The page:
'We would walk out with you — if Facebook would allow it': Content moderators join Facebook employees in revolt over how the company handles Trump posts

Drew Angerer/Getty ImagesFacebook CEO Mark Zuckerberg.
  • An estimated 400 Facebook employees staged a virtual walkout last week to protest the company’s handling of a controversial post from Donald Trump appearing to threaten violence against police brutality protesters.
  • On Monday, a group of former and current content moderators penned a blog post on Medium supporting the protesting employees and criticising CEO Mark Zuckerberg’s stance.
  • “We would walk out with you – if Facebook would allow it,” the moderators wrote. “We are urging Mark Zuckerberg and the rest of Facebook management to reconsider this decision, to listen and honour the voices of its Black employees and users.”
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A group of former and current content moderators for Facebook are joining employees in speaking out against the company’s refusal to act on a controversial post by President Donald Trump about police brutality protesters.

In a post published Monday on Medium, the group of content moderators – a mix of four anonymous current moderators and five former ones – called called out Facebook leadership’s “lack of adequate action” against the president’s recent social media post that appeared to threaten protesters with violence.

“We would walk out with you – if Facebook would allow it,” the moderators wrote. “We are urging Mark Zuckerberg and the rest of Facebook management to reconsider this decision, to listen and honour the voices of its Black employees and users.”

The statement echoed Facebook employees’ public condemnation of CEO Mark Zuckerberg. As many as 400 employees organised a virtual walkout last week after Facebook refused to take action on a post shared by President Trump about those protesting police brutality. Although Twitter determined that the post – which included the line, “when the looting starts, the shooting starts” – violated guidelines by “glorifying violence,” Facebook didn’t take any action.

A day after the virtual walkout, Zuckerberg stood by his decision at an all-hands internal meeting. Employees have continued to challenge the decision publicly, and a software engineer publicly resigned over Facebook ‘s “propagation of weaponised hatred.”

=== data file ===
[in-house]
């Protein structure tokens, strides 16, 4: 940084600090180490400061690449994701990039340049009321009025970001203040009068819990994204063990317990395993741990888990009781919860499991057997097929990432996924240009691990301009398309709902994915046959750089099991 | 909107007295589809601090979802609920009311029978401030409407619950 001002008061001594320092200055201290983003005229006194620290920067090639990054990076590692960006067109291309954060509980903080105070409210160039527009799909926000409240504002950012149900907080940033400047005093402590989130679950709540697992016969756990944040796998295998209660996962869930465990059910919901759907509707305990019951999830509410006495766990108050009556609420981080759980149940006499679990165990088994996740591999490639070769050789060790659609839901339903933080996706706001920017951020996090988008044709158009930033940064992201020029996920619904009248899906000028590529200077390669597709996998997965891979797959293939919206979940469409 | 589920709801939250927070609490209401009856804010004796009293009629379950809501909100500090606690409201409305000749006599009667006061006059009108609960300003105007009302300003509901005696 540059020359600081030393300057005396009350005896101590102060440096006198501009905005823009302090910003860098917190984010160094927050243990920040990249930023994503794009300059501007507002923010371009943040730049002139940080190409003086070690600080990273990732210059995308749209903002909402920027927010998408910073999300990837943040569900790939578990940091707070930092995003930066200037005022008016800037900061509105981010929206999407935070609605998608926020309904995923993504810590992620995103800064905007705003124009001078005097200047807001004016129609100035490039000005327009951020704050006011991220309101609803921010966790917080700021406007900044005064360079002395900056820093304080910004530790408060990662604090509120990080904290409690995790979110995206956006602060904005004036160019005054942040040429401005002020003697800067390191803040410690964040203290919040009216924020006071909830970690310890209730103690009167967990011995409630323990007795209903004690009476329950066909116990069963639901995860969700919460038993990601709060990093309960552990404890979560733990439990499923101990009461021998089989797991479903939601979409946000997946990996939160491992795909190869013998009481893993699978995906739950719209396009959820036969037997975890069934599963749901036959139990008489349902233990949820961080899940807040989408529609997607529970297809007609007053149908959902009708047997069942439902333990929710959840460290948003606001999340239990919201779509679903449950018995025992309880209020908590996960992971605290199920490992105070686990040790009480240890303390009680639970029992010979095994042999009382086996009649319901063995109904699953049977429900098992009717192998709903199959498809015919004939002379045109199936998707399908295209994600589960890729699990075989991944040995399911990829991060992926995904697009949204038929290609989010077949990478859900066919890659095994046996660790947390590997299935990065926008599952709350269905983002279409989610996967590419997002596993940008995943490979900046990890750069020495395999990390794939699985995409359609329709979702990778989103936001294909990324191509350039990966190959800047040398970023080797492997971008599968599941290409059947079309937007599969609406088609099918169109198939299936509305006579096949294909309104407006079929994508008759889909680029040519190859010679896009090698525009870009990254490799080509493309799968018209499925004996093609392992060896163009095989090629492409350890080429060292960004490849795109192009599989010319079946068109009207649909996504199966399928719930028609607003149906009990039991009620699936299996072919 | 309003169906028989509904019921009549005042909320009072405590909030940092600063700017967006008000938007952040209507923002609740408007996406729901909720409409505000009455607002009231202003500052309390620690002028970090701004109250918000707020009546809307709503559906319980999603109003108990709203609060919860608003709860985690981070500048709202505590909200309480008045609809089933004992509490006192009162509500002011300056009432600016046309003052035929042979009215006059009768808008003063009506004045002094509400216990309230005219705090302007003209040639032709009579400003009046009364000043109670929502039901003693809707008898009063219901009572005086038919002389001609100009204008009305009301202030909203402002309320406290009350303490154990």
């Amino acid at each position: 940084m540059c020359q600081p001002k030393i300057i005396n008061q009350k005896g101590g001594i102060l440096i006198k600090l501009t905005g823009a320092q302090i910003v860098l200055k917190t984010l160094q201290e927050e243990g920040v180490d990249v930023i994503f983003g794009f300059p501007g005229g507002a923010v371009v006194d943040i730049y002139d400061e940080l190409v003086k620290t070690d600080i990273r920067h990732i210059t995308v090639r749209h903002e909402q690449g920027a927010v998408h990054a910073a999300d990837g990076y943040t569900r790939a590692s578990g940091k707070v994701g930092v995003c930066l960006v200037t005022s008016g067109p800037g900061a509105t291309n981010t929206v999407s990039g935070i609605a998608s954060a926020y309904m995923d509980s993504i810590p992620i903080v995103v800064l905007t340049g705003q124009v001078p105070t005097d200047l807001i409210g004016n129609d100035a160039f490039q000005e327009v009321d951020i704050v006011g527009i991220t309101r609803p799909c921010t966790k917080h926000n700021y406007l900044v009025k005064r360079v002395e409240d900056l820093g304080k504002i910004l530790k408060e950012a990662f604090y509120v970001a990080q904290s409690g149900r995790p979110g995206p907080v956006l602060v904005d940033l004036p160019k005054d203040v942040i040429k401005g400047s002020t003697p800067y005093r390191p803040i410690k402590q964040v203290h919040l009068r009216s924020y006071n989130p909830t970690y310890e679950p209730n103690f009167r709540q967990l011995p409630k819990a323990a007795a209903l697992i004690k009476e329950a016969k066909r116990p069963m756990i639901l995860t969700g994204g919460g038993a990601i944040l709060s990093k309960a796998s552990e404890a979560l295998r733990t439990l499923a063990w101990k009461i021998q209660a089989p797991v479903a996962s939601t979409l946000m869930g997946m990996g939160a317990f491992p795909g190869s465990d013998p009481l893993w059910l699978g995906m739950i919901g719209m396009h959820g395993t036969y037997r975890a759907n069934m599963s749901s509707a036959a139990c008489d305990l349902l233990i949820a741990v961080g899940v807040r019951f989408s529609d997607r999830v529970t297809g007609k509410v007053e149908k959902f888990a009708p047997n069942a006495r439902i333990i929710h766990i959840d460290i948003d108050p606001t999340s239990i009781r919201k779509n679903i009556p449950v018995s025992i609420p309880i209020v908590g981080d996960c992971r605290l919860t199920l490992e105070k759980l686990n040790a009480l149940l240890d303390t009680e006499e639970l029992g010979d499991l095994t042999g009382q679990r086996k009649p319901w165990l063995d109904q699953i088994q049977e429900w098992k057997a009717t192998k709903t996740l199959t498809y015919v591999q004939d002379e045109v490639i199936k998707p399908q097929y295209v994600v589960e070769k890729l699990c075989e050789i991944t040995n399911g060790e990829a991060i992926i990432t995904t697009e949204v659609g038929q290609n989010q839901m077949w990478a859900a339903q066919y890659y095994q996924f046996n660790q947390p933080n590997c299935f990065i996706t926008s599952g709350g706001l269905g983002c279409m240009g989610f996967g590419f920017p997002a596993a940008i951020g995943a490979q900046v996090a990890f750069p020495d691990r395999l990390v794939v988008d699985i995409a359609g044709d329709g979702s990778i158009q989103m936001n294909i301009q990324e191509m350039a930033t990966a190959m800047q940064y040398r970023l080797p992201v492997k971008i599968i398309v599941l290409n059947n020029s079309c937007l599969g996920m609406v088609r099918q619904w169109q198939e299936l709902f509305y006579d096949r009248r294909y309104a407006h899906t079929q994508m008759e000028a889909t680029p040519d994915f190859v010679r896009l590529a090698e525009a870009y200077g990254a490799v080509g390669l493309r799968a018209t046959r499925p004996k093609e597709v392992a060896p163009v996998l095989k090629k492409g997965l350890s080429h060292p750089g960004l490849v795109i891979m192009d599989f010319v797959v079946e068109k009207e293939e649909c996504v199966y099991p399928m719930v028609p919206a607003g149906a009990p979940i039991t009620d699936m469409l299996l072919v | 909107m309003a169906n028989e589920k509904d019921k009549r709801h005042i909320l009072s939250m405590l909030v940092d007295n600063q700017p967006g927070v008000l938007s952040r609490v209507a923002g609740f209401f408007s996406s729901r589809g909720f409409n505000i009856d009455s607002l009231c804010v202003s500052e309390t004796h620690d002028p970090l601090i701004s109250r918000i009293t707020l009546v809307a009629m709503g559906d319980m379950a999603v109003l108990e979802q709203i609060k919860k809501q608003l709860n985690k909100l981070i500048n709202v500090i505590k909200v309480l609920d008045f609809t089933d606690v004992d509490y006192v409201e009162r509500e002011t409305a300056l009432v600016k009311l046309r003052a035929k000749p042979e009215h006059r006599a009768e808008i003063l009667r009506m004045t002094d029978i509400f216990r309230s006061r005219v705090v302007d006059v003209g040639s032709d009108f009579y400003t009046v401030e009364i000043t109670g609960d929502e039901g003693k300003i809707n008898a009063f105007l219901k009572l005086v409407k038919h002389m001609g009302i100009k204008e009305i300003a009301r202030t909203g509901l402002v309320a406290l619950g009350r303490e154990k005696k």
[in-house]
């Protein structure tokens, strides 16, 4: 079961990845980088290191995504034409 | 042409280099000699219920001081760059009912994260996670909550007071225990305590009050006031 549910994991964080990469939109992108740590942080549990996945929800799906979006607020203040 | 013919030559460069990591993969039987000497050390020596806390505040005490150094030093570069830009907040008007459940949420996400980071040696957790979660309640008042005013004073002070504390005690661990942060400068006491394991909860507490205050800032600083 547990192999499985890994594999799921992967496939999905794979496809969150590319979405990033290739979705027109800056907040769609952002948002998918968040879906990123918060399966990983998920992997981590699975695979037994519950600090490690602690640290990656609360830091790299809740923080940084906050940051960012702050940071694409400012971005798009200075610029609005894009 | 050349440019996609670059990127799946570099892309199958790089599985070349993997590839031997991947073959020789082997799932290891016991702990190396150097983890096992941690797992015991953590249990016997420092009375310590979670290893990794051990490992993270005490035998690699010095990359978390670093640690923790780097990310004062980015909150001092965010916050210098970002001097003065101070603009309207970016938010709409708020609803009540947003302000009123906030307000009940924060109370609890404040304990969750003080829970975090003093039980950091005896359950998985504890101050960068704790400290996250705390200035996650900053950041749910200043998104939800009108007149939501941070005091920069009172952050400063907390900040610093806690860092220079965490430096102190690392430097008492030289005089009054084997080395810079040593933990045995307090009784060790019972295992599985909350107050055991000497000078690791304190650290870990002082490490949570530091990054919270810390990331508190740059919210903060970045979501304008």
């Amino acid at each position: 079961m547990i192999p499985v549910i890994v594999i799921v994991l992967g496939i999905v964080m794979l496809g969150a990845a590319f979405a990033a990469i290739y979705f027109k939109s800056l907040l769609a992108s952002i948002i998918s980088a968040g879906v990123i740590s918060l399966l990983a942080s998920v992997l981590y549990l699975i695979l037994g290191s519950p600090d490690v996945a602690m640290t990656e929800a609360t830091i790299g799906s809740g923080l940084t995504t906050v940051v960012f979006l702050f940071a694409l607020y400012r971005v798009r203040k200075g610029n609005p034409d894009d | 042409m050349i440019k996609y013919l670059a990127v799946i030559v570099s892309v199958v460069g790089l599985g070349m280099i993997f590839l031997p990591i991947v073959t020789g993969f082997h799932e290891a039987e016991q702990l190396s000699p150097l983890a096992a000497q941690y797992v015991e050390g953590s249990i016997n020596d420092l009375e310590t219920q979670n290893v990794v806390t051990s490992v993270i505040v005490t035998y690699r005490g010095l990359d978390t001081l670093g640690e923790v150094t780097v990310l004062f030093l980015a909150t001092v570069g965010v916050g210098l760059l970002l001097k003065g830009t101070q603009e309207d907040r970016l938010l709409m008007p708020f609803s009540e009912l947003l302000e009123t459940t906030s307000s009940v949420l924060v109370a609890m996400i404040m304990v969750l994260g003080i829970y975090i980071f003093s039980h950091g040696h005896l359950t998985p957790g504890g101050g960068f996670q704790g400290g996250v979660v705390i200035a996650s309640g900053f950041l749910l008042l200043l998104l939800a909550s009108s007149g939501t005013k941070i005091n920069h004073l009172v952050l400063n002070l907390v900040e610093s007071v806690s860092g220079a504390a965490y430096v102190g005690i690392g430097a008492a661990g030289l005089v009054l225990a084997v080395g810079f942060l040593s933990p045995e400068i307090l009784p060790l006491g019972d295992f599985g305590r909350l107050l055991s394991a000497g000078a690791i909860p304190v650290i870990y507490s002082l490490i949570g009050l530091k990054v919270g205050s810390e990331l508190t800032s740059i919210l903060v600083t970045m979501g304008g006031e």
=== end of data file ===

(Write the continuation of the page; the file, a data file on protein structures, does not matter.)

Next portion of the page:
In their statement on Monday, the content moderators wrote they were unable to stay silent when the content they viewed included police brutality and hate speech against black people.

The jobs of content moderators for Facebook, as well as for other major social platforms, have been well-documented as harrowing experiences, where outsourced contracted workers are subjected to reviewing hours of gruesome content, which has led to brutal working conditions and post-traumatic stress disorder diagnoses. The moderators behind the Medium post wrote that these poor conditions and ties to non-disclosure agreements made it impossible for them to walk out alongside Facebook employees over the company’s decisions.

“At the moment, content moderators have no possibility, no network or platform or financial security – especially when we are atomized in pandemic and remotely micromanaged – to stage an effective walkout without risking fines, our income and even our right to stay in the countries where we live and work,” the moderators wrote on Medium.

Monday’s post from content moderators puts even more pressure on Zuckerberg and Facebook leadership. The Guardian reports the statement was reportedly across various moderation locations by a nonprofit called Foxglove, who encouraged other moderators to reach out and sign onto the statement.

“We know how important Facebook’s policies are because it’s our job to enforce them,” the moderators wrote. “We can’t walk out, but we cannot stay silent.”

Facebook did not respond to a request for comment.

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